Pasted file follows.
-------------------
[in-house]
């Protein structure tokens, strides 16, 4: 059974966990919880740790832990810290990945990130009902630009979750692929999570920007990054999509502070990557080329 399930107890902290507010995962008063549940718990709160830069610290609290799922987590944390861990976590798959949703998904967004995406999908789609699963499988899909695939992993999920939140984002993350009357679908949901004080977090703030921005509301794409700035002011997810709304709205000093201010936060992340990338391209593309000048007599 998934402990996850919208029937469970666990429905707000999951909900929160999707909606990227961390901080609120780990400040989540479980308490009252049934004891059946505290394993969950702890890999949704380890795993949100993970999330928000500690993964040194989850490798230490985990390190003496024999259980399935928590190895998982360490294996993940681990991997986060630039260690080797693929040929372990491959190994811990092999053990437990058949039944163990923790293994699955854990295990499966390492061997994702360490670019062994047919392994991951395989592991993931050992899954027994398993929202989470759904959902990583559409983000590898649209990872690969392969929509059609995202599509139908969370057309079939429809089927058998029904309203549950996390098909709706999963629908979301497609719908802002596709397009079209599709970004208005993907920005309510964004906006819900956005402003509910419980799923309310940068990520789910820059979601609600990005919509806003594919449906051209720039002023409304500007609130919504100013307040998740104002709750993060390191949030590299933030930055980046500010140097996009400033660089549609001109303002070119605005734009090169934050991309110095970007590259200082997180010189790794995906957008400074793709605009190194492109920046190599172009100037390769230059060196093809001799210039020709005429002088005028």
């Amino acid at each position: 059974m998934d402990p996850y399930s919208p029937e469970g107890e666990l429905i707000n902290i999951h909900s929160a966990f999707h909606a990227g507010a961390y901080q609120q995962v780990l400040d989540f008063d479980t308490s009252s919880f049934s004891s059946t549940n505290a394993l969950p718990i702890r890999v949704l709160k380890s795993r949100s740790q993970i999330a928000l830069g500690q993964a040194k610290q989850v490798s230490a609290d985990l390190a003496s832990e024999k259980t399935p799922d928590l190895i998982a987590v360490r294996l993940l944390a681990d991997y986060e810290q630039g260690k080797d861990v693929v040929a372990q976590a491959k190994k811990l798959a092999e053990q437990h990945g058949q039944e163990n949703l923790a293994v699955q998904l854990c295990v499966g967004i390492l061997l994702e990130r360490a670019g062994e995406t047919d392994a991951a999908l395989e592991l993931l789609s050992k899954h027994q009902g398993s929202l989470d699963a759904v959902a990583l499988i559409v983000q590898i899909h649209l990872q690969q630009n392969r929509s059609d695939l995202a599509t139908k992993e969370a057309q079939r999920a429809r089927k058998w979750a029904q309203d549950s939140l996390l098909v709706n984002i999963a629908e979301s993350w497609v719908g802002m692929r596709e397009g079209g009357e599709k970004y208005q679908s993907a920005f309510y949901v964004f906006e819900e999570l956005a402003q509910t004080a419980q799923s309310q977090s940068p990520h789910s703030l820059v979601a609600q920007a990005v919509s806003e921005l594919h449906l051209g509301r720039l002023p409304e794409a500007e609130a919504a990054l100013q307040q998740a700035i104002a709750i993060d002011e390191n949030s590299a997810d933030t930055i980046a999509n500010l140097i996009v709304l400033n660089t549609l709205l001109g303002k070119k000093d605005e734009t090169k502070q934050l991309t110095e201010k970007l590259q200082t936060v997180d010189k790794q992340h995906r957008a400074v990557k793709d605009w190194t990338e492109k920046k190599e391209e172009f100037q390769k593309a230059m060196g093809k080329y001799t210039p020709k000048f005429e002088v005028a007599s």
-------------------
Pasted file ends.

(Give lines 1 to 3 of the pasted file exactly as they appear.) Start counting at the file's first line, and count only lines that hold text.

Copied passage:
[in-house]
């Protein structure tokens, strides 16, 4: 059974966990919880740790832990810290990945990130009902630009979750692929999570920007990054999509502070990557080329 399930107890902290507010995962008063549940718990709160830069610290609290799922987590944390861990976590798959949703998904967004995406999908789609699963499988899909695939992993999920939140984002993350009357679908949901004080977090703030921005509301794409700035002011997810709304709205000093201010936060992340990338391209593309000048007599 998934402990996850919208029937469970666990429905707000999951909900929160999707909606990227961390901080609120780990400040989540479980308490009252049934004891059946505290394993969950702890890999949704380890795993949100993970999330928000500690993964040194989850490798230490985990390190003496024999259980399935928590190895998982360490294996993940681990991997986060630039260690080797693929040929372990491959190994811990092999053990437990058949039944163990923790293994699955854990295990499966390492061997994702360490670019062994047919392994991951395989592991993931050992899954027994398993929202989470759904959902990583559409983000590898649209990872690969392969929509059609995202599509139908969370057309079939429809089927058998029904309203549950996390098909709706999963629908979301497609719908802002596709397009079209599709970004208005993907920005309510964004906006819900956005402003509910419980799923309310940068990520789910820059979601609600990005919509806003594919449906051209720039002023409304500007609130919504100013307040998740104002709750993060390191949030590299933030930055980046500010140097996009400033660089549609001109303002070119605005734009090169934050991309110095970007590259200082997180010189790794995906957008400074793709605009190194492109920046190599172009100037390769230059060196093809001799210039020709005429002088005028």
């Amino acid at each position: 059974m998934d402990p996850y399930s919208p029937e469970g107890e666990l429905i707000n902290i999951h909900s929160a966990f999707h909606a990227g507010a961390y901080q609120q995962v780990l400040d989540f008063d479980t308490s009252s919880f049934s004891s059946t549940n505290a394993l969950p718990i702890r890999v949704l709160k380890s795993r949100s740790q993970i999330a928000l830069g500690q993964a040194k610290q989850v490798s230490a609290d985990l390190a003496s832990e024999k259980t399935p799922d928590l190895i998982a987590v360490r294996l993940l944390a681990d991997y986060e810290q630039g260690k080797d861990v693929v040929a372990q976590a491959k190994k811990l798959a092999e053990q437990h990945g058949q039944e163990n949703l923790a293994v699955q998904l854990c295990v499966g967004i390492l061997l994702e990130r360490a670019g062994e995406t047919d392994a991951a999908l395989e592991l993931l789609s050992k899954h027994q009902g398993s929202l989470d699963a759904v959902a990583l499988i559409v983000q590898i899909h649209l990872q690969q630009n392969r929509s059609d695939l995202a599509t139908k992993e969370a057309q079939r999920a429809r089927k058998w979750a029904q309203d549950s939140l996390l098909v709706n984002i999963a629908e979301s993350w497609v719908g802002m692929r596709e397009g079209g009357e599709k970004y208005q679908s993907a920005f309510y949901v964004f906006e819900e999570l956005a402003q509910t004080a419980q799923s309310q977090s940068p990520h789910s703030l820059v979601a609600q920007a990005v919509s806003e921005l594919h449906l051209g509301r720039l002023p409304e794409a500007e609130a919504a990054l100013q307040q998740a700035i104002a709750i993060d002011e390191n949030s590299a997810d933030t930055i980046a999509n500010l140097i996009v709304l400033n660089t549609l709205l001109g303002k070119k000093d605005e734009t090169k502070q934050l991309t110095e201010k970007l590259q200082t936060v997180d010189k790794q992340h995906r957008a400074v990557k793709d605009w190194t990338e492109k920046k190599e391209e172009f100037q390769k593309a230059m060196g093809k080329y001799t210039p020709k000048f005429e002088v005028a007599s």